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Australia axes submarine rescue system contract after series of delays

Australian LR5 submarine rescue system
Illustration: Royal Australian Navy file photo of the LR5 system currently in service

The Australian defense ministry has terminated a contract with Phoenix International Australia for the delivery of a deployable submarine rescue system after a series of delays.

The company was selected as the preferred bidder to provide the submarine rescue system for use with both the Collins and Attack-class submarines in April 2018.

However, following a series of delays in 2019 and 2020, the defense department initiated an independent review of the project in August 2020.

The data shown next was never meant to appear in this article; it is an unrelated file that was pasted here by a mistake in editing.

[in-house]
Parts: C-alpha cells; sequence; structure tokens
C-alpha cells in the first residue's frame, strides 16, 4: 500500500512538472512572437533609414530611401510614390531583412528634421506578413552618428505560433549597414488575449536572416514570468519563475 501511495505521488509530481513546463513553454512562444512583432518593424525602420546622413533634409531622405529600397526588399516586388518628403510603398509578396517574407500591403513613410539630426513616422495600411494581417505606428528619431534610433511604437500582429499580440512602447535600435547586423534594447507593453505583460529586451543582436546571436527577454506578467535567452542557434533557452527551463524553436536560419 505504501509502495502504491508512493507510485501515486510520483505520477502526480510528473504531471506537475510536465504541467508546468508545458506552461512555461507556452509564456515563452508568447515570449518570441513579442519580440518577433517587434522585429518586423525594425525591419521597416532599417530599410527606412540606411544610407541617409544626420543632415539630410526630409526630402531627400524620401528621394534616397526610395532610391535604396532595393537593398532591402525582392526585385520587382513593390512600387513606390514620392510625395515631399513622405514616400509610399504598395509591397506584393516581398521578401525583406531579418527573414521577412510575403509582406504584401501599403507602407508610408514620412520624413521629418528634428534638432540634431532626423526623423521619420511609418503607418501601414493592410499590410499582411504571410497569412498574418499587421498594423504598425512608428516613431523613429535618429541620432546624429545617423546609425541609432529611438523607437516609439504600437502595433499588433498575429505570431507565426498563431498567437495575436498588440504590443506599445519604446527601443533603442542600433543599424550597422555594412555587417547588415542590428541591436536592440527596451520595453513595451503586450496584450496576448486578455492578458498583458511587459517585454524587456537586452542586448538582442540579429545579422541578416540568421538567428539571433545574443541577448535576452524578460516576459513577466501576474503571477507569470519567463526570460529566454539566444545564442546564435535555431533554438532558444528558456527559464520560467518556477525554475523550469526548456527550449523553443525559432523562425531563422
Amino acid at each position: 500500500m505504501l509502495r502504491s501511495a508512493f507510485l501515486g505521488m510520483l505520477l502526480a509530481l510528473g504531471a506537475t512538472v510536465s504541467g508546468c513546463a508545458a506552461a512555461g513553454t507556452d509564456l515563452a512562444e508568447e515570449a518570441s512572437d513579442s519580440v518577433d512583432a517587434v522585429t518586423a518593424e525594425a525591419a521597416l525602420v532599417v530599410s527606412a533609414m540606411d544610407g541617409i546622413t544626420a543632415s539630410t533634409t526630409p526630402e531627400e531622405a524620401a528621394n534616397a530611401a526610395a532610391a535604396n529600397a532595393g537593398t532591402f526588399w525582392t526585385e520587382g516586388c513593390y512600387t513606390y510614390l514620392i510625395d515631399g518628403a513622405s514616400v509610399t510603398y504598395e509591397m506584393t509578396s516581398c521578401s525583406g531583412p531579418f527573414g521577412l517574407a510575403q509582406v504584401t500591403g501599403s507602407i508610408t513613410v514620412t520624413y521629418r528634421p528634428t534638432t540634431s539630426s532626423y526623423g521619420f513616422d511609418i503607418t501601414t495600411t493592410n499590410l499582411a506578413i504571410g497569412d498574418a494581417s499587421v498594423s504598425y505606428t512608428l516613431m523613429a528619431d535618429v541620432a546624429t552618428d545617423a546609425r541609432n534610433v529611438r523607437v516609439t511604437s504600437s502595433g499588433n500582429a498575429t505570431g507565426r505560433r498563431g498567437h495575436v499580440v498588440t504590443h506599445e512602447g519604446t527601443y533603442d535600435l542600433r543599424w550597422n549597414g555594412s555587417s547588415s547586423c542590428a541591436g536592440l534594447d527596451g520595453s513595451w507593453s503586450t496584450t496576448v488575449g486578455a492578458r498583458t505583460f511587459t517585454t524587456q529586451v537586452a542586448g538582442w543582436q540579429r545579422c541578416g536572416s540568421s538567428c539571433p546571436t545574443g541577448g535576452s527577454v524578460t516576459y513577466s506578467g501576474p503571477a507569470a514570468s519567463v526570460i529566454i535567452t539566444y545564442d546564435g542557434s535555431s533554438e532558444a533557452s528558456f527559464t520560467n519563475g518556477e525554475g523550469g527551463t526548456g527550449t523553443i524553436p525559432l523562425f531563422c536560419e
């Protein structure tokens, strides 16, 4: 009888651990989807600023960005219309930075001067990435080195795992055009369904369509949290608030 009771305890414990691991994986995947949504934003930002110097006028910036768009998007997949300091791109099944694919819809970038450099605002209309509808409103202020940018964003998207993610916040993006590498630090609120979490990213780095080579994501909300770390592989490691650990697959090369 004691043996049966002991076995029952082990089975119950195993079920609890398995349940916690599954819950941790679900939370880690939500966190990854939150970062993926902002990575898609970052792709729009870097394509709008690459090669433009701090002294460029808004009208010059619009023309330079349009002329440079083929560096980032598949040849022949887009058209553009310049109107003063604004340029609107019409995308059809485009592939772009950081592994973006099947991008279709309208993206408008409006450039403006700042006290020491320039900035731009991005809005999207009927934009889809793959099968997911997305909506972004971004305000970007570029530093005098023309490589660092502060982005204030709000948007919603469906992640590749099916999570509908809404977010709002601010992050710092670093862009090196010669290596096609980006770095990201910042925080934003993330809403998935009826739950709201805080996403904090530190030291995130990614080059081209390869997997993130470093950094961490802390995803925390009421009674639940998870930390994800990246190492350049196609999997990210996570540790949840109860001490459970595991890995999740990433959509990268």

The government has now agreed to terminate the contract by mutual agreement with the company. It also directed the defense department to undertake an investigation to inform lessons learnt into procurement practices and relevant accountabilities which is underway.

The original contract was worth AU$297 million. While the exact sum remained undisclosed, the Australian government could be expected to incur considerable costs related to exiting the agreement.

The government noted it was now working with Phoenix to reach a settlement, which will include addressing arrangements with Phoenix and its subcontractors.

Until a new submarine system is bought, the Royal Australian Navy will continue using the LR5 submarine rescue system that was originally built by James Fisher Defence for the Royal Navy. The defense ministry said this system could be sustained into the late 2020s, affording the government time to consider the acquisition of a replacement system.